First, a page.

A study by the National Health and Social Life Survey shows that there has been a recent drop in the rate of U.S. circumcision rate. A large number of American parents are refusing circumcision, in which the foreskin is removed from the penis.

The circumcision rate peaked at nearly 90 percent in the early 1960s but began dropping in the '70s. According to the most recent year for which government figures available in 2004, about 57 percent of all male newborns delivered in hospitals were circumcised. In some states, the rate is well below 50 percent.

Many experts have attributed this sudden change in circumcision to the immigration patterns. The Western states with large populations from Asian and Latin American countries that have the most decline.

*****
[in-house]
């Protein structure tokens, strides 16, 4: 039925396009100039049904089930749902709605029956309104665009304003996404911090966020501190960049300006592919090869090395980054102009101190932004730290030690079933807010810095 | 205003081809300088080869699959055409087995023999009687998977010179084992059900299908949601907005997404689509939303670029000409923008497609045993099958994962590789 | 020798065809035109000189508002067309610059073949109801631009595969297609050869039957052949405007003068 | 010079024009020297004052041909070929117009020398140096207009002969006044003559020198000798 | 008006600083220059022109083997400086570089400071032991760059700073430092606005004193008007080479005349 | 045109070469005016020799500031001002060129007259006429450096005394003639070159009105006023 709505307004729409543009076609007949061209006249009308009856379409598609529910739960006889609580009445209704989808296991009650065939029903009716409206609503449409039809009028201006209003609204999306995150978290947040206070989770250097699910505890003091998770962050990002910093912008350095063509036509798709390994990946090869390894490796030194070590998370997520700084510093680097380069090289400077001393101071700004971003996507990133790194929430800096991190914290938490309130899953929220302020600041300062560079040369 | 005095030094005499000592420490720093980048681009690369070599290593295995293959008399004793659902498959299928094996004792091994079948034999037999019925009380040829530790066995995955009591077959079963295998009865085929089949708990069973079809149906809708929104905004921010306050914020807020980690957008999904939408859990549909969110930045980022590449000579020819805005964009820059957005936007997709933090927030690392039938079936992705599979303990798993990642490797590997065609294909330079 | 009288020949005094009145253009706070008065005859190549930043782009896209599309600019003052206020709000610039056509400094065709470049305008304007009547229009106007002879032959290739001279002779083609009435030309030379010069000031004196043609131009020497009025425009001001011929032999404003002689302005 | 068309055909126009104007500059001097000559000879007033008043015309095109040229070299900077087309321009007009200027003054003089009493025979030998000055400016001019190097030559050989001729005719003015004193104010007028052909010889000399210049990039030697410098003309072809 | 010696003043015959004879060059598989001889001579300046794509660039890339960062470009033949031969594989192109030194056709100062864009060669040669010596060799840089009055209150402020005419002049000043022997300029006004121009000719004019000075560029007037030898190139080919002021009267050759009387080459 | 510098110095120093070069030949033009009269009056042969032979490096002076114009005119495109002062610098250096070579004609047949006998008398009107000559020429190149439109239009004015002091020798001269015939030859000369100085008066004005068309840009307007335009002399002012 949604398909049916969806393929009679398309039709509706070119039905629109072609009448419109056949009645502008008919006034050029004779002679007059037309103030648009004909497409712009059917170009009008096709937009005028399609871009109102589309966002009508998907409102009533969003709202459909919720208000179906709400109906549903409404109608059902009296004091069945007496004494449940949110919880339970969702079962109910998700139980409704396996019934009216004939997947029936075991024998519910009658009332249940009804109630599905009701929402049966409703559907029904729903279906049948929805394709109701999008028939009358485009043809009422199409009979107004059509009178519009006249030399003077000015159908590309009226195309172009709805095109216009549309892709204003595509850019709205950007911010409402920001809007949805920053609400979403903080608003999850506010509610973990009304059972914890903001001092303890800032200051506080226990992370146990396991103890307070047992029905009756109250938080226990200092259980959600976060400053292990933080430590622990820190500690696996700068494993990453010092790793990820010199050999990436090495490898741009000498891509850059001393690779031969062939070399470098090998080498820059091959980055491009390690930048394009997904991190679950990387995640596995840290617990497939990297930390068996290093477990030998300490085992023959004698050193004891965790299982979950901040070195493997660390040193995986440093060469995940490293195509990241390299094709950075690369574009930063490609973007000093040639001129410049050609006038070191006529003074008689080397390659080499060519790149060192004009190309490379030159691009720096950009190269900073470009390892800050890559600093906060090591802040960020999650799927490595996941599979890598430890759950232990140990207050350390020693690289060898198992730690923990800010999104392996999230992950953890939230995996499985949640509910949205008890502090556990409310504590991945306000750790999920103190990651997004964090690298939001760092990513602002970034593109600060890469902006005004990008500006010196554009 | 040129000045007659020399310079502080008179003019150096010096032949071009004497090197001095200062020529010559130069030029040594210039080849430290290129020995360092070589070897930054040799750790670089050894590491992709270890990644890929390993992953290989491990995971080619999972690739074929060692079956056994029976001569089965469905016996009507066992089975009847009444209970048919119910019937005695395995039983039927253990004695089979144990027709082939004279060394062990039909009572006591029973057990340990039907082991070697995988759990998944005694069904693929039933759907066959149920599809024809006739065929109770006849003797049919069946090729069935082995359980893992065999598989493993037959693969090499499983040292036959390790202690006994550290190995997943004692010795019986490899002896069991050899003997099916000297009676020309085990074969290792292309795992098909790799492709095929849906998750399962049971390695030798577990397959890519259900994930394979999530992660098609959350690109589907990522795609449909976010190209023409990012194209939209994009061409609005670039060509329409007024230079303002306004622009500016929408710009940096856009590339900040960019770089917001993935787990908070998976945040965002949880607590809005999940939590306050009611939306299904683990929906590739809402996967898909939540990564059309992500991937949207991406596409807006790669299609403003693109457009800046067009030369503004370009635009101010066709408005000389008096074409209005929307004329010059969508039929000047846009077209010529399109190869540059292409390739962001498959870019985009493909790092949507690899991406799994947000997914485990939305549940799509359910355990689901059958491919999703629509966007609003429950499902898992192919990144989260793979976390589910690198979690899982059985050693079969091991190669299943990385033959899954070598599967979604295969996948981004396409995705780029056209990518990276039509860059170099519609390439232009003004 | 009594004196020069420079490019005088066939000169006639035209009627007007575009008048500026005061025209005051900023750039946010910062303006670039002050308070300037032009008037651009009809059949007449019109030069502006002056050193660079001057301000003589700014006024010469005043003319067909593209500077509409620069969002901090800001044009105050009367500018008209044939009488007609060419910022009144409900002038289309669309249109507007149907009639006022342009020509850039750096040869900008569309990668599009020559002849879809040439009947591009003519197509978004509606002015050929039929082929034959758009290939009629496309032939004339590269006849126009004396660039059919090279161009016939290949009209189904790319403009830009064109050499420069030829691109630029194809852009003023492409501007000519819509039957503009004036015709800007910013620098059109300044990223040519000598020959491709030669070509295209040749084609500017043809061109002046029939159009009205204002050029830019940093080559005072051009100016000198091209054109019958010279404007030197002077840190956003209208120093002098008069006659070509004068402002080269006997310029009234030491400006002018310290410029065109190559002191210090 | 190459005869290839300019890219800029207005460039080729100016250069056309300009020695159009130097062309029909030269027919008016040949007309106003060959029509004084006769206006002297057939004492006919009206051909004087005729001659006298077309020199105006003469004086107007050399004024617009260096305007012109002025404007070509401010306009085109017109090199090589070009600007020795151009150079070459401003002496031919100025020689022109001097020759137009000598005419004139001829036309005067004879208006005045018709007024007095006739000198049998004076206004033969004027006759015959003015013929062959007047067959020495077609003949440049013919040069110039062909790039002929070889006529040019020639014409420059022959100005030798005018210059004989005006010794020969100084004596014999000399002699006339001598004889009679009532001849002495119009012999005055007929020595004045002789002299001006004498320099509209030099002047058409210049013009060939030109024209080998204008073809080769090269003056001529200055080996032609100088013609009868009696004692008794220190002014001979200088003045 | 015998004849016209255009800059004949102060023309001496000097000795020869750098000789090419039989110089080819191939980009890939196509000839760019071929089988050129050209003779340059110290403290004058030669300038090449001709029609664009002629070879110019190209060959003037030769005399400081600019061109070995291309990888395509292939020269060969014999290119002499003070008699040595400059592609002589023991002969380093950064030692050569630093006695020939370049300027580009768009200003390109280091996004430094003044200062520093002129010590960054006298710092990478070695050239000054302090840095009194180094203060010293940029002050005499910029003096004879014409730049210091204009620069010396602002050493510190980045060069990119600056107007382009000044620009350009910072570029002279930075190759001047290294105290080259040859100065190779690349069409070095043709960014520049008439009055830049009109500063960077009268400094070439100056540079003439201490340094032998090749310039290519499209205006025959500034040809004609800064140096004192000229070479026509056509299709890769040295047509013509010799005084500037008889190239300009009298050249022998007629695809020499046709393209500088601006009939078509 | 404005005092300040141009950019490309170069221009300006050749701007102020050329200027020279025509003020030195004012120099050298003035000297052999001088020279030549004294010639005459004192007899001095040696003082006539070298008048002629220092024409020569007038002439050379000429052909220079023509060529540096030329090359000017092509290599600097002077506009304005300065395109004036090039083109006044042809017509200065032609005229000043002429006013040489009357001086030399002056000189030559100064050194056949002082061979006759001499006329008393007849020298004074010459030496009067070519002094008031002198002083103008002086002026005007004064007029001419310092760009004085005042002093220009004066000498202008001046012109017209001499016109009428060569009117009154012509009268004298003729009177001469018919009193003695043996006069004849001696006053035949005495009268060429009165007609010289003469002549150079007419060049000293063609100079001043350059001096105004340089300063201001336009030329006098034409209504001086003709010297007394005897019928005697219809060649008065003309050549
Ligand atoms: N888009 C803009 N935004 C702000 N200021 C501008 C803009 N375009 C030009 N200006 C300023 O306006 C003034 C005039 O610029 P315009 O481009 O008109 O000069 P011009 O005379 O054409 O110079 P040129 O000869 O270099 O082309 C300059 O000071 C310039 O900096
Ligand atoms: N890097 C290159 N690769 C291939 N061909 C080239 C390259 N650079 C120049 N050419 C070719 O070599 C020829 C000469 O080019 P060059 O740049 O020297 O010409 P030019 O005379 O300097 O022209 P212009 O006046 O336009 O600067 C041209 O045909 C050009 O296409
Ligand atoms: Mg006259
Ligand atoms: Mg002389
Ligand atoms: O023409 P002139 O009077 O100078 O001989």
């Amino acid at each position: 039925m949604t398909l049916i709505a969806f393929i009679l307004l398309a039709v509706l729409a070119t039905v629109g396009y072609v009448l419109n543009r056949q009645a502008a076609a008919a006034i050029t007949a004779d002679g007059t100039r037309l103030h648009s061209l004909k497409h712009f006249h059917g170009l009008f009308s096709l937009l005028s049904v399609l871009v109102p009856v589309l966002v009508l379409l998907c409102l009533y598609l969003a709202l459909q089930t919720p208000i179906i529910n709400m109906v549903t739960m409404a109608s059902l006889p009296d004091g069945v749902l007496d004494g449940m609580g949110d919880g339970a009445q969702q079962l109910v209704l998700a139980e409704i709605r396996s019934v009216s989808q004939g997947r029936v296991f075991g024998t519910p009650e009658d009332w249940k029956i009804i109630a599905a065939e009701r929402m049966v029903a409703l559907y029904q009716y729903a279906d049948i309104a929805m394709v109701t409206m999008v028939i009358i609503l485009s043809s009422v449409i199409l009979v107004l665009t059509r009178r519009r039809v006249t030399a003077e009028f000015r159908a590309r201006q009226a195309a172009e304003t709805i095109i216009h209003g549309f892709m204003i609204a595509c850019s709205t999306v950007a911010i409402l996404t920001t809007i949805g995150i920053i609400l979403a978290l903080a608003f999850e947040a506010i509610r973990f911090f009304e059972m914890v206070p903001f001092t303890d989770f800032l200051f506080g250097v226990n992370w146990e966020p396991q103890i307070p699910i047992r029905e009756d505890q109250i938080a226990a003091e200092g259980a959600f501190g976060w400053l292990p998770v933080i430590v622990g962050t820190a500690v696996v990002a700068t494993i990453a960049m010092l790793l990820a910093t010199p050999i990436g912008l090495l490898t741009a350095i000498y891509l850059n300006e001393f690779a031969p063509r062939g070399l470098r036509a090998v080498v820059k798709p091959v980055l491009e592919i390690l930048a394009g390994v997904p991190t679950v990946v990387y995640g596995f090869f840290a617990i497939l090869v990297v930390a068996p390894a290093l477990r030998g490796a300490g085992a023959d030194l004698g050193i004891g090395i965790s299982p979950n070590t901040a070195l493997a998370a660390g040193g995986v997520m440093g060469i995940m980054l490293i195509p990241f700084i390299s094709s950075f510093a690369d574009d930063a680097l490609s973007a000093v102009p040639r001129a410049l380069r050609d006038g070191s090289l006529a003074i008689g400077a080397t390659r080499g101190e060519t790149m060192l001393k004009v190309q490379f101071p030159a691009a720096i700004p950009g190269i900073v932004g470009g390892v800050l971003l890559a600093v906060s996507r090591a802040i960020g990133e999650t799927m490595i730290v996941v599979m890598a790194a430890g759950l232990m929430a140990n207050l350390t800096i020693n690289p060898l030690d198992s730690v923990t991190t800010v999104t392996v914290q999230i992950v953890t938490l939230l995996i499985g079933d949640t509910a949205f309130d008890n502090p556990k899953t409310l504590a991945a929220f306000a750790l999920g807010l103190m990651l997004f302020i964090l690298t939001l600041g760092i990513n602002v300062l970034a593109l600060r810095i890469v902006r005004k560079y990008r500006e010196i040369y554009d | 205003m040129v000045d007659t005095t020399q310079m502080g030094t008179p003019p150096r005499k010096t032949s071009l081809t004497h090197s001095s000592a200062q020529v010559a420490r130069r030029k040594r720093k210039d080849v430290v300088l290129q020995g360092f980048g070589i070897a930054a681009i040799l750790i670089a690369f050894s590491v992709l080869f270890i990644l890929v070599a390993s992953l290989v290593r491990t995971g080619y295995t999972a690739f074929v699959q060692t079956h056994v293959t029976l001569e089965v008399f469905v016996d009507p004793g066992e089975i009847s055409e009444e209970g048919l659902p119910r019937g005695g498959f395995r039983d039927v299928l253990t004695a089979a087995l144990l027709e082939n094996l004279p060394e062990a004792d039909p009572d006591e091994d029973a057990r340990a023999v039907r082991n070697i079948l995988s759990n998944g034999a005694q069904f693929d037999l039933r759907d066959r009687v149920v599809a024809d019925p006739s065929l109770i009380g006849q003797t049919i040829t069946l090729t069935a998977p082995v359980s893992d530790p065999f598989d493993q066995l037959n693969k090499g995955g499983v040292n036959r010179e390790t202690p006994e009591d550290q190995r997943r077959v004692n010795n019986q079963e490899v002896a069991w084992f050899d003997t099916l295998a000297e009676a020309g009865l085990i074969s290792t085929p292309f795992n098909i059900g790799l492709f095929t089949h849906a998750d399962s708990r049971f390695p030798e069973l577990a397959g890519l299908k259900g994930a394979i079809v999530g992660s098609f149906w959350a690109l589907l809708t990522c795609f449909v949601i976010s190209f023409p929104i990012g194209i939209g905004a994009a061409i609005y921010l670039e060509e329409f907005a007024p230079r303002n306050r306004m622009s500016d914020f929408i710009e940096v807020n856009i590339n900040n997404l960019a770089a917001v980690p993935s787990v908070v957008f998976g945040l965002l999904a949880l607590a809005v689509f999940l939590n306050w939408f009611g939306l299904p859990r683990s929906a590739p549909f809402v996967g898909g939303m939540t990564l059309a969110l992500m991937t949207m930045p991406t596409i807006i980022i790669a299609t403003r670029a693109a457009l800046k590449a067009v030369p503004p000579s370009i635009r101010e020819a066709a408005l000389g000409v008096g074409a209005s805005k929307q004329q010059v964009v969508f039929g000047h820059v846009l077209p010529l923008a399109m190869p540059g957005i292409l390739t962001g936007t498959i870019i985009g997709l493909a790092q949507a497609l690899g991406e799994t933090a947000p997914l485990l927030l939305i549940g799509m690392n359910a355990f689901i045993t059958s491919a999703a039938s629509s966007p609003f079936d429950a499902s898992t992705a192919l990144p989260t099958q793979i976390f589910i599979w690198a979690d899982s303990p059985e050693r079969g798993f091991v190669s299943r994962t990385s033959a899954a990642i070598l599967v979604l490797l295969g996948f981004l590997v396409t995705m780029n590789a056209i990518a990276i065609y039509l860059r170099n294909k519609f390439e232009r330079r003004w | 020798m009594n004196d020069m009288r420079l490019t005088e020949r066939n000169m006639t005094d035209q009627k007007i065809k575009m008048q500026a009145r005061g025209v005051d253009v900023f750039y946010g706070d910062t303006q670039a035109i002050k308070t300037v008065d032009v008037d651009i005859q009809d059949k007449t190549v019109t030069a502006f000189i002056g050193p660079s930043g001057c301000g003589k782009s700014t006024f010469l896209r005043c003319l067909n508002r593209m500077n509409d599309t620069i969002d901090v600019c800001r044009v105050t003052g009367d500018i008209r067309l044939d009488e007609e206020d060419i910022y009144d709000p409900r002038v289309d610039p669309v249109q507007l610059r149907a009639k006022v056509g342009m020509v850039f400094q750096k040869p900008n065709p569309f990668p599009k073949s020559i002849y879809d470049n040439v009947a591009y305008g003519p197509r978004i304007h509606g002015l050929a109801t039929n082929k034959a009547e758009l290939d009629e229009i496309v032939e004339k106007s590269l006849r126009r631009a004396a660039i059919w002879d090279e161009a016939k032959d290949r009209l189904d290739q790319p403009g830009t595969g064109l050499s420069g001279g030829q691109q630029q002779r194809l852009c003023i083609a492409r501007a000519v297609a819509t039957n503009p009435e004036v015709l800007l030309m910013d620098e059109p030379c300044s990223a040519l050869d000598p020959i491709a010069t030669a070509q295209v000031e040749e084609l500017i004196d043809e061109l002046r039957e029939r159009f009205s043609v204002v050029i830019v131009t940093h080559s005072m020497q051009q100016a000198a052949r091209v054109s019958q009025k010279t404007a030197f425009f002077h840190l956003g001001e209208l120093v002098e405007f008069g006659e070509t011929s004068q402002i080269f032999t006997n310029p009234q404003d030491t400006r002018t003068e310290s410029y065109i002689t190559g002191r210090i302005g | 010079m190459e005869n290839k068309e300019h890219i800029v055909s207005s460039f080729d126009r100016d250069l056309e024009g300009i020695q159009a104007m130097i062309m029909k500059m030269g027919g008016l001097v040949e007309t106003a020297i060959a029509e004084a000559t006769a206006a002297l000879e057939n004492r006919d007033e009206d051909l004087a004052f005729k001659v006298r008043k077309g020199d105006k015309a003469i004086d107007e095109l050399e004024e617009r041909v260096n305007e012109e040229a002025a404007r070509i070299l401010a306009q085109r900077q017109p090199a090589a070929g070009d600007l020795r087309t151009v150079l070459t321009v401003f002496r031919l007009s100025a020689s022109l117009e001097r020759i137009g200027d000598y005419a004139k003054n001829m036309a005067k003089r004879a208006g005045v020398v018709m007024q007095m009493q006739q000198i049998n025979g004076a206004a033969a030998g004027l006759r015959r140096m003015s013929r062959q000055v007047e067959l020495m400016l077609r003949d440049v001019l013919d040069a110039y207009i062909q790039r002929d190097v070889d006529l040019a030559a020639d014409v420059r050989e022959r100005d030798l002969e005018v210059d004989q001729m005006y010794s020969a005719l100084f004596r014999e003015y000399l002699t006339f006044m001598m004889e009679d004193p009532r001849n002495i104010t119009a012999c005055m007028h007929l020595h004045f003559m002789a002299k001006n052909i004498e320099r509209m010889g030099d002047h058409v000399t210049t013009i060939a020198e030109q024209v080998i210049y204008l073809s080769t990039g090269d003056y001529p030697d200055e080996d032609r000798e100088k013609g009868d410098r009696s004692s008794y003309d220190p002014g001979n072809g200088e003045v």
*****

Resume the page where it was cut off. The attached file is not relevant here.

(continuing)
AP quotes Katharine Barrett, an anthropology lecturer at Stanford University as saying, "The rates of drug-free labor and breast-feeding all rose during the 1980s, while the initial declines in male circumcision rates began during the 1980s as well."

"It may have been part and parcel of the wider effort to reclaim bodies - adult female and infant male - from unnecessary and potentially harmful medical interventions," she added.

Many doctors still recommend circumcision and it is the most common surgery in the United states. Some evidence suggests that it reduces the risk of penile cancer, urinary tract infections, HIV and many other sexual transmitted diseases.

About one in three males worldwide is circumcised. In the United States, the rates vary widely by region as the rates ate most prevalent in the upper Midwest. Circumcision is also still common in many Jewish and Muslim communities.